The Drummond Commission reported today.
While the McGuinty government prevented the Commission from considering tax rates, it proposes some sensible measures to raise revenue. Chapter 18, “Revenue Integrity,” recommends combating corporate tax avoidance and cracking down on the underground economy.
Businesses sometimes hire workers as “contractors” to avoid paying Ontario’s Employer Health Tax. Drummond advises the province to deem them as employees.
Chapter 11 advocates greater scrutiny of tax expenditures and business subsidies, which might threaten worthwhile targeted measures but could end some useless giveaways. We should similarly scrutinize the supposed benefits of cutting the corporate income tax rate.
Recommendation 11-12 is to “eliminate the Ontario resource tax credit and review the mining tax system to ensure that the province is supporting the exploration and production of minerals in Ontario while receiving a fair return on its natural resources.” I have drawn attention to this resource allowance (tax credit) and how little revenue Ontario’s mining tax collects.
Chapter 17 makes the case against selling the Ontario Lottery and Gaming Corporation, Liquor Control Board of Ontario, Ontario Power Generation and Hydro One:
A full divestiture of any or all of the GBEs [government business enterprises] would result in a lump-sum payment to the province at the expense of future revenue streams. If proceeds of a sale were used to pay down provincial debt, Ontario could save on interest costs of up to four per cent, based on recent bond yields. By comparison, GBEs provide a return on assets (ROA) of at least eight per cent. Any full divestiture would have to overcome this spread to provide a fiscal benefit to Ontario.
Recommendation 5-59 is to shift doctors’ compensation away from fee-for-service and toward salaries. This reasonable means of limiting healthcare costs is quite consistent with the Co-operative Commonwealth Federation’s original vision of medicare.
The Drummond report validates several other arguments that progressives have been making. Page 63 notes, “Proposed federal changes on income splitting and Tax-Free Savings Accounts could cost Ontario $1.3 billion in lost revenue, since the province would likely mirror these changes.” I made this point in another Toronto Star op-ed during the last federal election campaign.
Page 460 echoes a concern raised by critics of Canada-EU free trade:
The outcome of the negotiations for a comprehensive free trade agreement with the European Union could have significant impact on the cost of prescription drugs in Ontario. A key negotiating point, the extension of Canadian patent protections for pharmaceutical drugs to European standards, could cost Ontario taxpayers up to $1.2 billion annually ($551 million for the Ontario government and $672 million for the private sector) . . .
Unfortunately, the McGuinty government appointed the Commission to usher in an age of austerity. Drummond does so by positing that spending will grow twice as fast as, and revenue will grow much less than, provincial budget projections (Table 1.1). Instead of a balanced budget by 2017-18, Drummond’s scenario projects a $30-billion deficit that year.
His revenue measures raise only $2 billion annually, so the remaining $28 billion must be slashed from projected public spending. Toby has already laid out the implications of such cuts.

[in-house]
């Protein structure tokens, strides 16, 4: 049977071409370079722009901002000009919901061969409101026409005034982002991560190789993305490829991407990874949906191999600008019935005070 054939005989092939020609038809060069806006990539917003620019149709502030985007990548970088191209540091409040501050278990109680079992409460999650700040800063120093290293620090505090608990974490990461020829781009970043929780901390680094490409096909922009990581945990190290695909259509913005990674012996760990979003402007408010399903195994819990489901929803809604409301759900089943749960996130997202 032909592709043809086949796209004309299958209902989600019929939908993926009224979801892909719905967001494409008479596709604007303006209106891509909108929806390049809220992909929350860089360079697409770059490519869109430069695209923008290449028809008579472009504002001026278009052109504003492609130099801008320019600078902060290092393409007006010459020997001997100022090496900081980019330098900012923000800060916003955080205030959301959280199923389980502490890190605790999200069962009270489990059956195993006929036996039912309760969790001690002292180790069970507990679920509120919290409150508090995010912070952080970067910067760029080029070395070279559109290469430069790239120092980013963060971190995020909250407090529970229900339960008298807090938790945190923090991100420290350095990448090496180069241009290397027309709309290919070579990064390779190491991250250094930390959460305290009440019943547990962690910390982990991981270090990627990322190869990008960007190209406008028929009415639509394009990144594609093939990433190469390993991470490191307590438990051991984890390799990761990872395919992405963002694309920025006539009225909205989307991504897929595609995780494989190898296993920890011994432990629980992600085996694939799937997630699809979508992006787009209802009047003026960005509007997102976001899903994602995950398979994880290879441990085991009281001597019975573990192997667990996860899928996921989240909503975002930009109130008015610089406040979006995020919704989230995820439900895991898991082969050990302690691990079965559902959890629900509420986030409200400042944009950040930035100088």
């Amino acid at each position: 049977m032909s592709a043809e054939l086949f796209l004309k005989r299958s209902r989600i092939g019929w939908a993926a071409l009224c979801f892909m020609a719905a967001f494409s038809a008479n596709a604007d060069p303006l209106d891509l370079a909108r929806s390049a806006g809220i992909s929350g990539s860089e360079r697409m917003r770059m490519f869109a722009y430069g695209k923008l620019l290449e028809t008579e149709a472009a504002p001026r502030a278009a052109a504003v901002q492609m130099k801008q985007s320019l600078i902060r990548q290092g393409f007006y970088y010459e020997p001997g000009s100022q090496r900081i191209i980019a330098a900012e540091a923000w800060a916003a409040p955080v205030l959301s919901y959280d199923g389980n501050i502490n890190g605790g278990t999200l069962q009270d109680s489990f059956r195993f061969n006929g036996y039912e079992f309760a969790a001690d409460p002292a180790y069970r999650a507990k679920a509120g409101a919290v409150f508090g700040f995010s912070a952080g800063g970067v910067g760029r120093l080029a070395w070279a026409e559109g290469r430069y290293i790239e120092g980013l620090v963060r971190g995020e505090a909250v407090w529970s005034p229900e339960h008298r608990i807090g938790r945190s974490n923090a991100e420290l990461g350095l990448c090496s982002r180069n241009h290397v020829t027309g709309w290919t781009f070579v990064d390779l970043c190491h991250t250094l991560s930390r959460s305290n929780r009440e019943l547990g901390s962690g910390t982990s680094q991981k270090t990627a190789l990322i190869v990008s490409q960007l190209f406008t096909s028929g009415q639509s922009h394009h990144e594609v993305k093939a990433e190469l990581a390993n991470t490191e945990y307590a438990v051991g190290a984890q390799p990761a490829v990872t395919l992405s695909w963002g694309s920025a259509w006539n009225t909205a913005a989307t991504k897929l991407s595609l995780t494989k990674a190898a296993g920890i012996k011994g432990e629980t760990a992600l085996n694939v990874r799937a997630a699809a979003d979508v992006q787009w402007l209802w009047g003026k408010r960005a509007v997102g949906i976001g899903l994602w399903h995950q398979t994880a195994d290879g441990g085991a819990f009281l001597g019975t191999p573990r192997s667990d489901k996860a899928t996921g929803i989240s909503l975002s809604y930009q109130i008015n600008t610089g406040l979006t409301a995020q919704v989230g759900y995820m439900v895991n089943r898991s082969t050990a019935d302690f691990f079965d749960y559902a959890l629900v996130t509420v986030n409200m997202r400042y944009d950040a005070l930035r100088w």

Why does Drummond envision such weak provincial revenues? The provincial budget projected that, going forward, revenue would grow a bit faster than nominal Gross Domestic Product (GDP). Drummond assumes less GDP growth and that revenue will grow even slower than GDP.
The report provides some plausible reasons why own-source revenue might lag economic growth, including the continued phase-in of corporate tax cuts and HST input tax credits. The NDP emphasized the fiscal cost of both policies during the last provincial election campaign.
If Ontario’s economy underperforms private-sector forecasts (and other provinces) as badly as Drummond predicts, it strikes me that the Ontario government would consequently collect a much larger share of Equalization payments. These payments and the Canada Health Transfer will grow in line with national GDP rather than provincial GDP.
So, it seems likely that federal transfers to Ontario will grow faster than the provincial economy, at least partly offsetting slower growth in own-source revenues. Drummond says that he took these factors into account, but his 543-page report presents no breakdown of projected revenue. His scenarios lump all revenue together into a single line with a single (sluggish) growth rate.
The Drummond report contains several seemingly unpalatable cuts such as cancelling full-day kindergarten (except at the few schools that already had it). These objectionable proposals could serve to allow the McGuinty government to make other deep cuts that seem less painful.
Recommendation 19-3 is that “the province either terminate the Pension Benefits Guarantee Fund or explore the possibility of transferring it to a private insurer.” This fund backstops pensions when an employer goes bankrupt and thereby safeguards the retirement income of Ontario workers.
Although the provincial government made a one-time contribution a couple of years ago, the Pension Benefits Guarantee Fund is financed by premiums from defined-benefit pension plans. Terminating it would have no effect on annual provincial expenditures. (Instead, this recommendation is presented as reducing provincial liabilities.)
The Ontario government should adopt the good, minimize the bad by reversing corporate tax cuts and permanently restricting HST input tax credits, and forget the ugly.
Erin Weir is an economist with the United Steelworkers union and a CCPA research associate.
UPDATE (March 26): Quoted in today’s Sudbury Star